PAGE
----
Saleh Ahmed currently works at the USAID NGO Health Service Delivery Project in Bangladesh as BCC Technical Coordinator, and prior to that, worked on the USAID Modhumita HIV Prevention Program in Bangladesh. His career has focused on areas including social and behavior change communication, community mobilization, policy-level advocacy, media advocacy, and capacity building. His interest in social research has led him to pursue a Masters degree in population sciences at the University of Dhaka, Bangladesh. In his coursework, he conducted a study on adolescent mothers pregnancy decisions in Bangladesh, where he found determinants likely to be liable for adolescent pregnancy in Bangladesh. Tauseef Ahmed has been the Country Representative of the Pathfinder International Pakistan Office since 2010. Dr Ahmed is a sociologist by education and has actively worked with government and donor agencies to lower fertility, enhance the contraceptive prevalence rate, and focus on maternal health indicators. Dr. Ahmed has also been a visiting professor at the Pakistan Institute of Development Economics, where he has taught population sciences, and has been a major contributor to the two Pakistan Demographic and Health Surveys. He has managed several recent projects that have direct bearing on family planning activities in Pakistan, particularly pilot projects to test innovative ideas for reaching low-parity mothers with family planning. Dr. Ahmed has worked closely with the provincial Departments of Health and Population Welfare in Punjab and Sindh provinces to facilitate family planning policy development. Adrienne Allison joined World Vision in 2007 to direct the USAID-funded Integrated Birth Spacing Project and build the capacity of the organization to integrate family planning into maternal and child health programs. Previously, she worked on population policies with USAIDs Office of Population and Reproductive Health; while with the Bureau of Africa, she introduced a grants program that enabled INGOs in Africa to integrate HIV/AIDS strategies into ongoing program programs, and went on to become the vice president of CEDPA. She also served as director of Jhpiegos flagship Maternal and Neonatal Health Program, was appointed adjunct professor at The George Washington University School of Public Health and, later, at the Johns Hopkins Bloomberg School of Public Health. Nisreen Bitar is the Reproductive Health/Family Planning Senior Task Manager at the Health Systems Strengthening II Project, led by Abt Associates in Jordan. She has 19 years of experience working on USAID-funded reproductive health and family planning programs, encompassing project management and coordination, research, training, and performance assessment. Her main focus has been supporting Jordans reproductive health and family planning programs in the public and NGO sectors. Previously, Dr. Bitar was the Jordan Program Manager for EngenderHealth and has worked as a national and international consultant. She has conducted in-depth research on family planning in Jordan including: IUD discontinuation rates; service provider knowledge on how to manage IUD and oral contraceptive sideeffects; knowledge, attitudes and practices of service providers concerning long acting and permanent contraceptive methods; and postpartum family planning. Salwa Bitar is a medical doctor who has provided family planning/reproductive health/maternal, newborn and child health (FP/RH/MNCH) services in developing countries, and has been a trainer in contraceptive technology and best practices in family planning, safe motherhood, emergency obstetric care, and neonatal care. She has spent the last six years with Management Sciences for Health, currently working with the USAID-funded Evidence to Action (E2A) Project as Senior Advisor on Global Alliances and previously with E2As predecessor, Extending Service Delivery, under which she led the scale-up of FP/MNCH in Asia and Middle East. Dr. Bitar has 25 years experience building strong connections with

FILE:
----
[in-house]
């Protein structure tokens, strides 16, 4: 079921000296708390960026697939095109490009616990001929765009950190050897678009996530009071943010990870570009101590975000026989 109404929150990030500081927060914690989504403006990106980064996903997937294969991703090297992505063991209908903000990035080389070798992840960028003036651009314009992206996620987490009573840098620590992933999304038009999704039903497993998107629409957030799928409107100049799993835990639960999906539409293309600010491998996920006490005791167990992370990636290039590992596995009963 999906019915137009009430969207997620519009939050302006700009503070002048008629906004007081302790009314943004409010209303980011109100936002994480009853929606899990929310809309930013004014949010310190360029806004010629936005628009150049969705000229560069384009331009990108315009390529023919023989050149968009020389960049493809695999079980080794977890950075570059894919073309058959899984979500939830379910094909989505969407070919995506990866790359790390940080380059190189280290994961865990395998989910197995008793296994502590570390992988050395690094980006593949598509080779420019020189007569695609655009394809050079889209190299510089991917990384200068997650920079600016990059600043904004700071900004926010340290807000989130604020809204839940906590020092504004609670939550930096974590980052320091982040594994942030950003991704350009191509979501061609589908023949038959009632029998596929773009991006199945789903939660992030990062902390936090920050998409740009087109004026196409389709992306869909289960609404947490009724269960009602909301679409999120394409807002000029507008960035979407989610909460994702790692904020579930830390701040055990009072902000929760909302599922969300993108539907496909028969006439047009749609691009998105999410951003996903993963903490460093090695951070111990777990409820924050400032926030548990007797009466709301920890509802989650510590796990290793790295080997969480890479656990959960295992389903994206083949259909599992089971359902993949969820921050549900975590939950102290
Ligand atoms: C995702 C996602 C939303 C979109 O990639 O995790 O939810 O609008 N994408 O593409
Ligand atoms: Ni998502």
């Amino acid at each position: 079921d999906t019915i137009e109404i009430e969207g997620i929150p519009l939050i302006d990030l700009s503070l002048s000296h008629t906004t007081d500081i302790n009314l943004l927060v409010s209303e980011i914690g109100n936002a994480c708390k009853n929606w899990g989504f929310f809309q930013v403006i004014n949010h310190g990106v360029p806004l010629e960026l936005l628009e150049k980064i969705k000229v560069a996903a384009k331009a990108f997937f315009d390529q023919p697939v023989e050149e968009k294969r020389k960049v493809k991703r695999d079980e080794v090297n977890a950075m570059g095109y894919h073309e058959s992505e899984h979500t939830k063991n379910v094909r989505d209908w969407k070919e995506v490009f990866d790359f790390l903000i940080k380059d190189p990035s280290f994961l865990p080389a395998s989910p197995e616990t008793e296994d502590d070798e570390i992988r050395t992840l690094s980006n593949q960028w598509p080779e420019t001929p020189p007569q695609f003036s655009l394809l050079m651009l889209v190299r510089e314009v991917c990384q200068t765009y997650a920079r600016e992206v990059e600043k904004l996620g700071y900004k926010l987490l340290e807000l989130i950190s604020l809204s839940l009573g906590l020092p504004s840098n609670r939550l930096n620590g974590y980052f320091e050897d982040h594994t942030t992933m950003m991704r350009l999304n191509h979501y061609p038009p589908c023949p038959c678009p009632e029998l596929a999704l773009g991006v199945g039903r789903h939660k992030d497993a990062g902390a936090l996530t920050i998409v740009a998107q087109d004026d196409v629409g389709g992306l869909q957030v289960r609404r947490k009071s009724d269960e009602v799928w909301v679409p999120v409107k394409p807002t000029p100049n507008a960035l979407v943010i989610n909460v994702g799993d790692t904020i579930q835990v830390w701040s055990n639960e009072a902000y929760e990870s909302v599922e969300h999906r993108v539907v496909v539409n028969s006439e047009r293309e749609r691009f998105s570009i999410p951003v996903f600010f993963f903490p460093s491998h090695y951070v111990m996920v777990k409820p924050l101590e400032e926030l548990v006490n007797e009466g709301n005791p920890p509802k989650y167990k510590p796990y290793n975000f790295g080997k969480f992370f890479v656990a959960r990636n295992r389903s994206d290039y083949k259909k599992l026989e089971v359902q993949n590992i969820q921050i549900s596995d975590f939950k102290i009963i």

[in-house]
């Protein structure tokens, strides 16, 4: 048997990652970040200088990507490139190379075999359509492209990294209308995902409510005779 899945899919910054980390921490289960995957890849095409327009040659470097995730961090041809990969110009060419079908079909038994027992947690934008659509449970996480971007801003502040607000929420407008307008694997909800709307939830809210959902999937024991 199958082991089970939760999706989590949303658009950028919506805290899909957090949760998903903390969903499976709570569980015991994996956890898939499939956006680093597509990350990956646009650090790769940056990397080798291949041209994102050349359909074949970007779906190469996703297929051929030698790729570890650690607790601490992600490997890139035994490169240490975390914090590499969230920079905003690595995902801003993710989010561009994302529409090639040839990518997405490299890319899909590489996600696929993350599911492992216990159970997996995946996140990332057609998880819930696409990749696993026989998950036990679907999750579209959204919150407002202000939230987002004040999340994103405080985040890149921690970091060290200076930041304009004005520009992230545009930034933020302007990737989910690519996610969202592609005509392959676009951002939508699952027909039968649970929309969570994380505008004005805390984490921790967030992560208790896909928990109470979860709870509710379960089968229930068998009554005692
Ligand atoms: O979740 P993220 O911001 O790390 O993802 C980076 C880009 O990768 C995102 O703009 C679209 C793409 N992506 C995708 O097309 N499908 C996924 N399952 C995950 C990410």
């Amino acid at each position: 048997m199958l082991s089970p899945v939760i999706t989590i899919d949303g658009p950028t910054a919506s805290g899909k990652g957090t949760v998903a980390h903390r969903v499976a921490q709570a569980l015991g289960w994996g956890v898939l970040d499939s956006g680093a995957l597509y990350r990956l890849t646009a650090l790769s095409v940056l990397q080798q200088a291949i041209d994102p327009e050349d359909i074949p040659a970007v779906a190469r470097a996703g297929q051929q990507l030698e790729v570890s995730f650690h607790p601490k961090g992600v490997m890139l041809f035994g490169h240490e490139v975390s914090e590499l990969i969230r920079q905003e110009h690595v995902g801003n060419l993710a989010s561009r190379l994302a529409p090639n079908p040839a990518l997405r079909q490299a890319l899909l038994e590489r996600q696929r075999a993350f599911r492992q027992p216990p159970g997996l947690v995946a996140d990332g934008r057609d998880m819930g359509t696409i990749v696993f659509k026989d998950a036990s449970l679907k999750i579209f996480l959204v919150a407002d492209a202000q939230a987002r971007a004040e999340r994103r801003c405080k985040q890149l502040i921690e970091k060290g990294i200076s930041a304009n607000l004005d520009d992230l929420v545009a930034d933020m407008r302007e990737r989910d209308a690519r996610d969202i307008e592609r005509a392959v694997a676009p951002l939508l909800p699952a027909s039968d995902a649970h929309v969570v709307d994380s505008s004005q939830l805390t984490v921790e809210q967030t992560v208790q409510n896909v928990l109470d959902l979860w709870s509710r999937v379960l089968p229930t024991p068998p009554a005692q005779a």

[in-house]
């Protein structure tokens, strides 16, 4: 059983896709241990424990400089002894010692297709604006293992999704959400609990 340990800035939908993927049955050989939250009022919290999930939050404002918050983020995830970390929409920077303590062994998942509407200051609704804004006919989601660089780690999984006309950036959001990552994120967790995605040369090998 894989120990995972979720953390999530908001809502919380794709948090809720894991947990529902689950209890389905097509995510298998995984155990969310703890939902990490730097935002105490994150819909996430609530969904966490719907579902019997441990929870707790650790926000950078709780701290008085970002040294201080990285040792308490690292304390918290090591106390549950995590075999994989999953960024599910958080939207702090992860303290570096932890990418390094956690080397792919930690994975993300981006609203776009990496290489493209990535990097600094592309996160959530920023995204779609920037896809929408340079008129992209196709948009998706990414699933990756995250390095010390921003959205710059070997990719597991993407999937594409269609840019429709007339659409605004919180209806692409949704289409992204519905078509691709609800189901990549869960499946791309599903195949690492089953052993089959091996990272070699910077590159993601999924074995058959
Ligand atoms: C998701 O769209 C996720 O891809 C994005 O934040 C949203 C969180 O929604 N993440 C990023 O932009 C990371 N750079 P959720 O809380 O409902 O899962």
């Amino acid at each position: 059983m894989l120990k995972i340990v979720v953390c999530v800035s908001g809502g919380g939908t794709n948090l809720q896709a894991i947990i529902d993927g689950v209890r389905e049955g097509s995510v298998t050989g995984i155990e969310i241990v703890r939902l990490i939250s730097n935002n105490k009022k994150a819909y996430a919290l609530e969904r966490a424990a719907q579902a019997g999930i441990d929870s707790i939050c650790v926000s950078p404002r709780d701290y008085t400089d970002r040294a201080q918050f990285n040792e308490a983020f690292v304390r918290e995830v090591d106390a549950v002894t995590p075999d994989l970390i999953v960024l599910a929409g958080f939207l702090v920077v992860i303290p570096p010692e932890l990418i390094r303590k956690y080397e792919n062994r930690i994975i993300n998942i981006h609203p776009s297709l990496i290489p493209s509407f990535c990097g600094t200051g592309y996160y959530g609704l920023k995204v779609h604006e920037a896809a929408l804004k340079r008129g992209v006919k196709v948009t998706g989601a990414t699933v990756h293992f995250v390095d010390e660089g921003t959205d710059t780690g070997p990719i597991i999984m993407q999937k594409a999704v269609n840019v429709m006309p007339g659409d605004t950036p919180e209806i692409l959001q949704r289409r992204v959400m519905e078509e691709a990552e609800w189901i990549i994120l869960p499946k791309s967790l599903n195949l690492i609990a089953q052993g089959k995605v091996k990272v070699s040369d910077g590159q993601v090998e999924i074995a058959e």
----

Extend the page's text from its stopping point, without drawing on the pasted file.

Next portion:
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international partners, and has been a global leader in advocacy, dissemination and scaling up of FP/RH/MNCH best practices, resulting in improved quality and scale-up of FP/RH/MNCH services in numerous African and Asian countries. Jessica Brubach graduated from Carlow University with a Bachelor of Science in biology and a minor in chemistry. At Carlow, Jessica developed a passion for event and project coordination and working for mission-driven organizations. She currently attends the University of Pittsburghs Graduate School of Public and International Affairs and is pursuing a Master of Public Administration in Public and Nonprofit Management. Jessica recently began working as the Interconception Care Project Coordinator at the University of Pittsburgh Medical Center Family Health Centers and serves as the IMPLICIT Network Coordinator, managing 20 family medicine residency programs dedicated to enhancing preconception, prenatal, postpartum, and interconception care. Alice Bumanzi currently works for the Health, Development and Performance Organization as a Sexual and Reproductive Health Expert on a multi-country project called Making Sexual and Reproductive health Services Work for the Next Generation. For the project, she is implementing the Girls Room Program for schools and the Youth Corner Program for health centers. She has worked as Adolescent Sexual Reproductive Health & Rights (ASRH&R) Specialist for UN Deliver. She has been certified as National Master Trainer in ASRH&R and has been involved in developing school health policy, youth policy, and ASRH&R policy. Kenneth Buyinza is a medical doctor and currently Country Health Advisor at Plan International Uganda, where he provides technical oversight over Plan Internationals health program in Uganda, including designing integrated health projects; program monitoring, evaluations and research; capacity building for improved quality of program implementation and integrated health service delivery; and networking and partnership coordination. Over the last seven years, Kenneth has also served as a Project Manager for HIV/AIDS and sexual reproductive health and rights projects in post-conflict and other hard-to-reach communities in Uganda. Kenneth has a strong background of application of community-driven approaches that empower communities in advocacy and social accountability for health services. Meredith Center has over eight years of experience in development and private-sector marketing, working both in Africa as well as in a supporting role at PSI, where she currently serves as a Program Manager. Meredith is responsible for the overall management and support of PSIs programs in Guinea, Liberia, Nigeria, and Senegal. Prior to PSI, she spent three years in Zambia working for agricultural HIV education NGOs. While in Zambia, she worked with the private sector to launch a voucher scheme for specialized farming equipment. Chelsea Cooper currently serves as Social & Behavior Change Communication Advisor for MCHIPs family planning team. Her areas of expertise include social and behavior change, community health, and postpartum family planning. Within her role at MCHIP, she co-facilitates the Family Planning/Immunization Integration Working Group and provides technical support for several demonstration projects/studies focused on integrated service delivery. Prior to joining MCHIP, she worked with the American Refugee Committee, where she managed the USAID-funded participatory communication program Through Our Eyes. Jeffrey Edmeades is a Senior Social Demographer at the International Center for Research on Women, with over 15 years of experience conducting research, designing monitoring and evaluation approaches, and program design. His current research focuses on the determinants of contraceptive choices, particularly within household decision-making processes; the design of effective programs